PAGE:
Keep in mind if you have never been required to articulate “how” the software will meet your requirements, it isn’t easy. One advantage of purchasing audit/inspection software instead of developing it in-house is it provides many best practices and will help ease the process. Let your vendor and their knowledge help guide your choices for how to best use your new audit/inspection software.

The outcome of the Solution Design stage is a roadmap that shows what requirements can be fulfilled with the standard features of the software, which requirements can be fulfilled with configuration, and which requirements will require customization.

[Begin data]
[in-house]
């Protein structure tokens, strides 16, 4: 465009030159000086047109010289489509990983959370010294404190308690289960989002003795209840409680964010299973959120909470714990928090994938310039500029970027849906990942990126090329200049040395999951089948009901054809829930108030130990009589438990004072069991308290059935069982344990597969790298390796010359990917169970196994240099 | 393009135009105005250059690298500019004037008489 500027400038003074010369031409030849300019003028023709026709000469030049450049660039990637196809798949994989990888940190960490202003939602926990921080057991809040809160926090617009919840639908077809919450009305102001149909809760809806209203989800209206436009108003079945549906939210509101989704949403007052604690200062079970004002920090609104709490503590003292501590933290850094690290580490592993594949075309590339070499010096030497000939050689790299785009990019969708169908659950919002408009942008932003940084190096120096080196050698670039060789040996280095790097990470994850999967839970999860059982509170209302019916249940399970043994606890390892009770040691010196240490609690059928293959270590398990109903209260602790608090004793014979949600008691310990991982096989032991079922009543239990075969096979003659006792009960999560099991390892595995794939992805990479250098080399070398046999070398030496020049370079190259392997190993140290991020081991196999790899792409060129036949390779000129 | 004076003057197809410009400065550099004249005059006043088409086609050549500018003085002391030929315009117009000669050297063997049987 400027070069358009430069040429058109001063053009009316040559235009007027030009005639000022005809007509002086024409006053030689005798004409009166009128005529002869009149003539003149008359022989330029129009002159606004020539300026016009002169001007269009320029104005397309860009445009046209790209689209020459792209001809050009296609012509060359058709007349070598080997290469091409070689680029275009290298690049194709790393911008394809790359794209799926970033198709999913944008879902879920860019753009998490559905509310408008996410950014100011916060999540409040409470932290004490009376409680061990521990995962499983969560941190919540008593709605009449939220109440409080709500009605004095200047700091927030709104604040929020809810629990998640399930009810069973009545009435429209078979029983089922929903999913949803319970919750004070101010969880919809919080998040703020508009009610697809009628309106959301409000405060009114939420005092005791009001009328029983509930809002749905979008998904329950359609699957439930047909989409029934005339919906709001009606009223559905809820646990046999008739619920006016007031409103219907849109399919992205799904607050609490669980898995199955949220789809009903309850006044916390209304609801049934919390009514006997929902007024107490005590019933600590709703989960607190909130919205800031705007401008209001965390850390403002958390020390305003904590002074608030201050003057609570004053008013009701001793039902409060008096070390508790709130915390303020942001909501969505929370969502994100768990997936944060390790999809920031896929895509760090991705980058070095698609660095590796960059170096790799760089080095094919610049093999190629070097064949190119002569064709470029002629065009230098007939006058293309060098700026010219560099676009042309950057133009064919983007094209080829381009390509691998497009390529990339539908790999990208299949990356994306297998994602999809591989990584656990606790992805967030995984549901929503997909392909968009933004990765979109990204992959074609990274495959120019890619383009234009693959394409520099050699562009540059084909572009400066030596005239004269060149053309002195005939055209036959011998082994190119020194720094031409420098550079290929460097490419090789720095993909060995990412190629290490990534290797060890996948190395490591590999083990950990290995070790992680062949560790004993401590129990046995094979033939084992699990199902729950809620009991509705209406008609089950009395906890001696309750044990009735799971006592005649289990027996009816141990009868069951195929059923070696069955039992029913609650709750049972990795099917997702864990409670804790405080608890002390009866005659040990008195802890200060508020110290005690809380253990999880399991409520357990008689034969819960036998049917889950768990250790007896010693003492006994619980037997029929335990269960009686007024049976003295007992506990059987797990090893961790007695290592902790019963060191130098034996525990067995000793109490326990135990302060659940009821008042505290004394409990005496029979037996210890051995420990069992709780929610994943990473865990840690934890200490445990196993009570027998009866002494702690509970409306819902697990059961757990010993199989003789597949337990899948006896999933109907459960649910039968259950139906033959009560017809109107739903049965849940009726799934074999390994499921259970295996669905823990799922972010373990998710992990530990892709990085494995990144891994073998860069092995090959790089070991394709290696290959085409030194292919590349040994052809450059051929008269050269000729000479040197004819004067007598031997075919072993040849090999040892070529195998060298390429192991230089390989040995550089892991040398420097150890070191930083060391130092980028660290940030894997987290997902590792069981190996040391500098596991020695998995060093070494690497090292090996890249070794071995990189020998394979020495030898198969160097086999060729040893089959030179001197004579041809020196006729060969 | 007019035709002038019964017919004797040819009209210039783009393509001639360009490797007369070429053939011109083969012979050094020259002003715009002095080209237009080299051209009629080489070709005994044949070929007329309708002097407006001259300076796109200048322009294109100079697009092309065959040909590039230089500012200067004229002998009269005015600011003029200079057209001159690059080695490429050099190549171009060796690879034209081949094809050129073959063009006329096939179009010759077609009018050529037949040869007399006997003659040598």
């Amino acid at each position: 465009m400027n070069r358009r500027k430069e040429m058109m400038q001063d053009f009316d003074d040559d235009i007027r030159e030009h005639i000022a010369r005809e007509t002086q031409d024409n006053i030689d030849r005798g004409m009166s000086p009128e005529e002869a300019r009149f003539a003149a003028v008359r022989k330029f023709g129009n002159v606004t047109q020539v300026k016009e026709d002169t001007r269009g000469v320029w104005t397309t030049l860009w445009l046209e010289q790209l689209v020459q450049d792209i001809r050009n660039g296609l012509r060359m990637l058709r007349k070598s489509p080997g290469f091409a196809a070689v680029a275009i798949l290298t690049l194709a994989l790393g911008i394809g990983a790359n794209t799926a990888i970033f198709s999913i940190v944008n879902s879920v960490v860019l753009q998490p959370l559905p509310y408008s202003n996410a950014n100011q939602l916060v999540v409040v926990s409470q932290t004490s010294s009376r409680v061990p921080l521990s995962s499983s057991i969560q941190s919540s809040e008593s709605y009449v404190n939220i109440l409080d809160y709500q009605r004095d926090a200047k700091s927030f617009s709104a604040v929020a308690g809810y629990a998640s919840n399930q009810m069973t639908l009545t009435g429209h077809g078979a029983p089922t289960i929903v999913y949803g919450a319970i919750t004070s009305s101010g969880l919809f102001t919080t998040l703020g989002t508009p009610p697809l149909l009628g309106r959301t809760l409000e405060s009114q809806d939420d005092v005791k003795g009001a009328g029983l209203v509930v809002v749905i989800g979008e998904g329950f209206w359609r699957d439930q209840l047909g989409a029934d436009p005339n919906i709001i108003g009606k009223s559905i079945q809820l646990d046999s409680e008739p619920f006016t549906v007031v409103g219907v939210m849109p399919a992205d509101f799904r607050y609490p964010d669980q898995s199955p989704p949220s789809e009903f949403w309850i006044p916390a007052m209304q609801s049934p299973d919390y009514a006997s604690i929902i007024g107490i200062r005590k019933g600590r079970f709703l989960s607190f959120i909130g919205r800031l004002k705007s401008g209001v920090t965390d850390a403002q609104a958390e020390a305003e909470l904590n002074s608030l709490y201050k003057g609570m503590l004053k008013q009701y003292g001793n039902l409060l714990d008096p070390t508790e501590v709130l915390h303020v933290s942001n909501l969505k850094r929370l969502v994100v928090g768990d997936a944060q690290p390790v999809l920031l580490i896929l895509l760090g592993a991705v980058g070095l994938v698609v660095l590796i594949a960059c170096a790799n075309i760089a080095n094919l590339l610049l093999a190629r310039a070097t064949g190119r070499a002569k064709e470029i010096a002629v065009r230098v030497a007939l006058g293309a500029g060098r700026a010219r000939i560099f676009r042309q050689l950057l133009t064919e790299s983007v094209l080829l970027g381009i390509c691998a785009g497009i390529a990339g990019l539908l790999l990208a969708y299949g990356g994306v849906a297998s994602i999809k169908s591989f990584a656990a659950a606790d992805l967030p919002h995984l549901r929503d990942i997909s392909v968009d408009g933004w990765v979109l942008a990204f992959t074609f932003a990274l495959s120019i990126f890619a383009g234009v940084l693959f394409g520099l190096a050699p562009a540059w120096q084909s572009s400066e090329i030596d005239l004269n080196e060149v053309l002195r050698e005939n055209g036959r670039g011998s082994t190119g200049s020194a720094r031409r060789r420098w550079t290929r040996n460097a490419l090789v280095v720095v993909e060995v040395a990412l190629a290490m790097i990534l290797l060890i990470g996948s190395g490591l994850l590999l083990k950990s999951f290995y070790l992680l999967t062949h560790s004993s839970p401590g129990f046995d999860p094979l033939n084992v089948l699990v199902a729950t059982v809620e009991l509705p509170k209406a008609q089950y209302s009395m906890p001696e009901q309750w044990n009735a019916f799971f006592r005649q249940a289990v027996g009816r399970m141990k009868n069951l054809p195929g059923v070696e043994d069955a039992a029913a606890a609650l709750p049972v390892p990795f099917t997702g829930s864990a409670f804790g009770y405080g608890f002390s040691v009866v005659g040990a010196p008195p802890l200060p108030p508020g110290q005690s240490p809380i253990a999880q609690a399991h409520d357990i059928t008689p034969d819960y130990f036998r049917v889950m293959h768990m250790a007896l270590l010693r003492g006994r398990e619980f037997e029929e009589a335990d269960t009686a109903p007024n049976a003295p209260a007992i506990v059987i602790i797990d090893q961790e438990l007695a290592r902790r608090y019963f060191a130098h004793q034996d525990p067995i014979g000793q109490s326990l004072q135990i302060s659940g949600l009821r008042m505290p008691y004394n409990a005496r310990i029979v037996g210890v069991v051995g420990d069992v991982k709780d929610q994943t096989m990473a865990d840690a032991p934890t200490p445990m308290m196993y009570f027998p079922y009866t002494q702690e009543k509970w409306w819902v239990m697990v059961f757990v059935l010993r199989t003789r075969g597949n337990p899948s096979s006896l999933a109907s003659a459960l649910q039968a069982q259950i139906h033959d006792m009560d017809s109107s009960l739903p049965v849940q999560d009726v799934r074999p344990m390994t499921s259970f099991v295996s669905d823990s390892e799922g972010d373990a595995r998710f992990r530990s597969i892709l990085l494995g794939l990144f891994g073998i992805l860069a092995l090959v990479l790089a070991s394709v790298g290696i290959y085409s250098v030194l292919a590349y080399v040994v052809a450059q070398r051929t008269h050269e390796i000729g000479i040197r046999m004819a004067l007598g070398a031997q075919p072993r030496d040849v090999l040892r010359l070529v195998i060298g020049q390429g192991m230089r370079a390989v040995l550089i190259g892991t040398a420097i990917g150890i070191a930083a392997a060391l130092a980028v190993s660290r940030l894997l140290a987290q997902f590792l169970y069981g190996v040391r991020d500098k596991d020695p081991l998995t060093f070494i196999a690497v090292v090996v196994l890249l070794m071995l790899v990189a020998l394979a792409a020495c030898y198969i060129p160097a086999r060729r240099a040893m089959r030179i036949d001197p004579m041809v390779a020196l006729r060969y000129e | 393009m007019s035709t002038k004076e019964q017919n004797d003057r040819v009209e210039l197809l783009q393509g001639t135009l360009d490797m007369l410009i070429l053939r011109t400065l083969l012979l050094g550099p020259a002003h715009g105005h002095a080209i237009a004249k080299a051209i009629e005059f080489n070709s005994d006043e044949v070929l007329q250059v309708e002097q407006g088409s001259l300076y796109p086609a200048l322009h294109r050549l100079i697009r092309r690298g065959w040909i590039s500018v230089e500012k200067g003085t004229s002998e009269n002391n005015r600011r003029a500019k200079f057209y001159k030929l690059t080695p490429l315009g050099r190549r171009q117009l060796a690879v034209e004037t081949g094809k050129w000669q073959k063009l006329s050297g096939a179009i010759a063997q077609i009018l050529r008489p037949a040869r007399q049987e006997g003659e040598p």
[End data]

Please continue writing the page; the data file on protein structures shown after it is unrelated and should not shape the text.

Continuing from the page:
With this roadmap in hand you will be able to move forward to Configuration and Customization which are the topics of our next blog post.

Topics: inspection software, audit software

Implementing Audit/Inspection Software – Part 1: Planning & Process

Posted by Shawn Macpherson on Thu, Dec 15, 2016 @ 12:53 PM

Many people believe they can simply install the software like an app and start inspecting. And from the outside it may seem this is all that is required, in actuality the best and most successful implementations follow a more robust set of steps that follow best practices to ensure post implementation success.

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This post is the first of 4 that will walk you through a standard audit/inspection software implementation project.

Part 1: Planning & Process
Part 2: Solution Design